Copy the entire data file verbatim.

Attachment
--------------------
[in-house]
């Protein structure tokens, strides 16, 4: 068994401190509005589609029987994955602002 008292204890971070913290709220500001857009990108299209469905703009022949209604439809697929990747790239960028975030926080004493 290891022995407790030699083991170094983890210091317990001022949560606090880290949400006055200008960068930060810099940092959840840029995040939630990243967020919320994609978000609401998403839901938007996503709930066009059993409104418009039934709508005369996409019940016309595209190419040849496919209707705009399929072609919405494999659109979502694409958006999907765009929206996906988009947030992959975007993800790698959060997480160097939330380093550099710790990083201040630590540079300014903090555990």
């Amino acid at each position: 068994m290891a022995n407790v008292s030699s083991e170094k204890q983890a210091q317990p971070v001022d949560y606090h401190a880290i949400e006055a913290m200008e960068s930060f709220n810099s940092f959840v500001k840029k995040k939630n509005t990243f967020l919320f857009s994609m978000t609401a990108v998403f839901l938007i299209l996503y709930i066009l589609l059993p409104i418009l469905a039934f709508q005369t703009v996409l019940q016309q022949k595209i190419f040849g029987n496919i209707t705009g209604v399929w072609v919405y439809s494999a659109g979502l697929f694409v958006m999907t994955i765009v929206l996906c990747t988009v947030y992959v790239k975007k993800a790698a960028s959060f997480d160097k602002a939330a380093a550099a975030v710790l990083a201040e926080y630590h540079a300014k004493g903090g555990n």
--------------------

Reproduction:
[in-house]
């Protein structure tokens, strides 16, 4: 068994401190509005589609029987994955602002 008292204890971070913290709220500001857009990108299209469905703009022949209604439809697929990747790239960028975030926080004493 290891022995407790030699083991170094983890210091317990001022949560606090880290949400006055200008960068930060810099940092959840840029995040939630990243967020919320994609978000609401998403839901938007996503709930066009059993409104418009039934709508005369996409019940016309595209190419040849496919209707705009399929072609919405494999659109979502694409958006999907765009929206996906988009947030992959975007993800790698959060997480160097939330380093550099710790990083201040630590540079300014903090555990």
């Amino acid at each position: 068994m290891a022995n407790v008292s030699s083991e170094k204890q983890a210091q317990p971070v001022d949560y606090h401190a880290i949400e006055a913290m200008e960068s930060f709220n810099s940092f959840v500001k840029k995040k939630n509005t990243f967020l919320f857009s994609m978000t609401a990108v998403f839901l938007i299209l996503y709930i066009l589609l059993p409104i418009l469905a039934f709508q005369t703009v996409l019940q016309q022949k595209i190419f040849g029987n496919i209707t705009g209604v399929w072609v919405y439809s494999a659109g979502l697929f694409v958006m999907t994955i765009v929206l996906c990747t988009v947030y992959v790239k975007k993800a790698a960028s959060f997480d160097k602002a939330a380093a550099a975030v710790l990083a201040e926080y630590h540079a300014k004493g903090g555990n």